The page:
Kincaid looks like he might say something, but - being a guard - he notices Hardwicke's approach, and clears his throat meaningfully instead.

"Lady Anais," Hardwicke greets from behind her in a quiet voice. He leaves it at that, brows just slightly arched as he watches her. His gaze flicks to Kincaid for a pointed, lingering moment before returning to Anais.

"What is it?" Anais starts to ask her guard, lowering her bow and turning to find…Hardwicke. Oh. There's a moment of hesitation as she tries to decide how to play it, but afterward she hands the bow to Kincaid, brushing her hands off and smoothing a hand over her skirts. "Ser Hardwicke," she greets the captain, a faint smile fading as she glances to the walls. "Everything is all right, I hope?"

"As well as can be expected, my lady," Hardwicke says, voice even and low. "There's no way to repair the damage to the gate without further endangering the castle, but the portcullis still holds. We train what we have the best we can." His gaze slips to the bow she's handed to Kincaid for just a moment.

"I miss the doors," Anais admits, glancing toward the portcullis. "I don't like that they can see in." Following his gaze to the bow, she summons up a small smile, lifting one shoulder in a shrug. "It makes me feel better and it makes the men," she nods toward the smallfolk, "Feel competitive. And work harder. They don't like to see a girl do better."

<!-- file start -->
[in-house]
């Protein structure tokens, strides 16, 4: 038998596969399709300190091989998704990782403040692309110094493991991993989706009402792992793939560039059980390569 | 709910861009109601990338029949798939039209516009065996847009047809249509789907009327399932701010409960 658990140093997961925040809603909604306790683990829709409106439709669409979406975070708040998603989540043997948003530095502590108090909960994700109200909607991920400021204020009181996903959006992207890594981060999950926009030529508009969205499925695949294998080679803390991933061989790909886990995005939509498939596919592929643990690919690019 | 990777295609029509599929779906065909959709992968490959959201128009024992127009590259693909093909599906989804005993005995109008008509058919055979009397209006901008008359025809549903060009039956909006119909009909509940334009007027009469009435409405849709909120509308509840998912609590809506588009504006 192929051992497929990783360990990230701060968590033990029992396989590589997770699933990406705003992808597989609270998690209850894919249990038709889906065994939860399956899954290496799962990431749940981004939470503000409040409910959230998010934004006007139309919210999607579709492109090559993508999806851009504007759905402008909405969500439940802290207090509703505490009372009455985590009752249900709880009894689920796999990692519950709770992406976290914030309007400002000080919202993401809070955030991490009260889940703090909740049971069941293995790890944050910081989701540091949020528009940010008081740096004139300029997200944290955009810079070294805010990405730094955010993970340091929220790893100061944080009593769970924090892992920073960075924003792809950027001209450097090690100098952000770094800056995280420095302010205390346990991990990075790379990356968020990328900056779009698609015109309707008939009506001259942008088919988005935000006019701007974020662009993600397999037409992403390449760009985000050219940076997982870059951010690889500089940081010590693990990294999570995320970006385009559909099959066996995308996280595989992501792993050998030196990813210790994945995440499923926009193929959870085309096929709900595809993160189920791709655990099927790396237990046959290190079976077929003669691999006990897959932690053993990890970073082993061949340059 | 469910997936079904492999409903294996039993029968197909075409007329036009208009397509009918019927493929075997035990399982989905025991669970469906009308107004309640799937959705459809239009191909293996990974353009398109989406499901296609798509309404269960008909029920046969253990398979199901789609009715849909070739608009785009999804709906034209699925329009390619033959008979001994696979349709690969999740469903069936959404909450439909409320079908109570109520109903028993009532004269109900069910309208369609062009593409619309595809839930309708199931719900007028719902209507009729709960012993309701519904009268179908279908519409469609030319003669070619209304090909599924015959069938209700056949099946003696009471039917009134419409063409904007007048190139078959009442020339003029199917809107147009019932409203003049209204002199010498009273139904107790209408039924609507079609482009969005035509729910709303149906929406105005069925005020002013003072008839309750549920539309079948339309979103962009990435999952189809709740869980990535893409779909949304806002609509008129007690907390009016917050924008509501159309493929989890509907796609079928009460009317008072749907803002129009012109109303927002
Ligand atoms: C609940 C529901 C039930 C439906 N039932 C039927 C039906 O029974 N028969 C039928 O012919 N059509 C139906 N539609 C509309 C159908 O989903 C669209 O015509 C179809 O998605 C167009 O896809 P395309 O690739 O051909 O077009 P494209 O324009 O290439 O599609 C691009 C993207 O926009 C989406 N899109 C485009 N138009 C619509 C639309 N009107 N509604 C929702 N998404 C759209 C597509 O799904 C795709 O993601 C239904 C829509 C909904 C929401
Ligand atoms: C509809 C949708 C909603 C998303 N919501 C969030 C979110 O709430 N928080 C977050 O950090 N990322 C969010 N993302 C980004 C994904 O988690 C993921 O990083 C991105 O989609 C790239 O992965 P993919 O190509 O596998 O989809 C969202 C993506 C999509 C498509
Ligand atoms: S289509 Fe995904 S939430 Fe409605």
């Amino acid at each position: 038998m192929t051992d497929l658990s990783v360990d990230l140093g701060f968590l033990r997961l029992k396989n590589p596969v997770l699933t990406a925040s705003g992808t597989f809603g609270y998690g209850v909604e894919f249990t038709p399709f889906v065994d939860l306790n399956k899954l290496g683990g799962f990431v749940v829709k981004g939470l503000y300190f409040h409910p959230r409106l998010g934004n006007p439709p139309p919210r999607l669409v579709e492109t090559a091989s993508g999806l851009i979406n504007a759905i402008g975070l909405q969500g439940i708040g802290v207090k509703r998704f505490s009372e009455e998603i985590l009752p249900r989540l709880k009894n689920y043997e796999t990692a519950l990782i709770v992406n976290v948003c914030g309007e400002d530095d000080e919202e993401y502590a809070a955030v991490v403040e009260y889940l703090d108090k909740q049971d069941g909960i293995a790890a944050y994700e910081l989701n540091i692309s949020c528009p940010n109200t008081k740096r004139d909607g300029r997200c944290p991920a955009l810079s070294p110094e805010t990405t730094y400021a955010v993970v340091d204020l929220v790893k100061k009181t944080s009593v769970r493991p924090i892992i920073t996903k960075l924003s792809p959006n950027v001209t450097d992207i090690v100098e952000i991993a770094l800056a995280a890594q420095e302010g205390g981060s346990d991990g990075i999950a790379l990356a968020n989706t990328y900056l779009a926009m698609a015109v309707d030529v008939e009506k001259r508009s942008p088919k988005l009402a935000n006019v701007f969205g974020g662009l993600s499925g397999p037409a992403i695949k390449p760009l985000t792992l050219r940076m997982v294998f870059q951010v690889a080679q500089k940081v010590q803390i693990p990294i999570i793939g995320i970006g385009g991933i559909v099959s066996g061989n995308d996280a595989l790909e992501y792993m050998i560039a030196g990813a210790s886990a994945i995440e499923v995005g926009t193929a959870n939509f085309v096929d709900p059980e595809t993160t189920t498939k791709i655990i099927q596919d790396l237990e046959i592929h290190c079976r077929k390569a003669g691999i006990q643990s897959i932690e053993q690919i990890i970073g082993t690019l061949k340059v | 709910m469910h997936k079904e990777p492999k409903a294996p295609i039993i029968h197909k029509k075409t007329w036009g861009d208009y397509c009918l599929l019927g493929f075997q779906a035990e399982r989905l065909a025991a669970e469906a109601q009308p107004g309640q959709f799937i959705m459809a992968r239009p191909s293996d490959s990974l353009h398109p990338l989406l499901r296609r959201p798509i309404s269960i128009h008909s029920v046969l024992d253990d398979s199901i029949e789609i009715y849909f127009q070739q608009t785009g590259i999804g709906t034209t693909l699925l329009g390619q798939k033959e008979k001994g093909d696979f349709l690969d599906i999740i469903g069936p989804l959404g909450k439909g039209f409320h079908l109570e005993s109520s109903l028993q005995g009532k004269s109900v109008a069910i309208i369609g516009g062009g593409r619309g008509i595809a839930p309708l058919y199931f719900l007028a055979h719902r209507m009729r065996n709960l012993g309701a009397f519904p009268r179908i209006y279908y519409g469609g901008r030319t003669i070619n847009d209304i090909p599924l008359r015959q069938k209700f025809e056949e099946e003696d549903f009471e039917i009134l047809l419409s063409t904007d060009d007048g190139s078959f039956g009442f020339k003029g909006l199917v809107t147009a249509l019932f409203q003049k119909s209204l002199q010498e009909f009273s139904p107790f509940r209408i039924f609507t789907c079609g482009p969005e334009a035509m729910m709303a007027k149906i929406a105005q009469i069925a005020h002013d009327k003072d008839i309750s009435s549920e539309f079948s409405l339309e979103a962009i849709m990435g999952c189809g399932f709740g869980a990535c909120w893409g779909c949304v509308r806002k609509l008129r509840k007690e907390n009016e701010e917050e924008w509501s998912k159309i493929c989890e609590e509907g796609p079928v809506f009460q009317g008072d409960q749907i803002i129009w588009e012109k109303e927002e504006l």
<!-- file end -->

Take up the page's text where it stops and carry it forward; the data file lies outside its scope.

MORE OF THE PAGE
"There is little for them to see, my lady, that they couldn't already guess. We are preparing." The line of Hardwicke's mouth thins just slightly at her smile and her words. "Whatever Lord Jacsen sees fit to allow, my lady."

"But you don't much care for it," Anais supplies, watching his features closely. At least this time she seems more curious than angry. Kincaid shoots an apologetic look over her shoulder to the captain; it seems like the sort of thing he has a fair amount of practice at.

"What Lord Jacsen sees fit to allow is not for me to care or not care about," Hardwicke says with firm disapproval.

Anais tilts her head slightly, still inspecting him. "But you weren't happy when your girl came running to the gate," she observes, crossing her arms loosely over her chest. "Even though she clearly knows a good deal more about handling herself in that sort of situation than I do." Another pause, and the faintest touch of a smile tugs at one corner of her lips. "You'd have a heart attack if Lady Evangeline so much as set foot outside, though, wouldn't you?"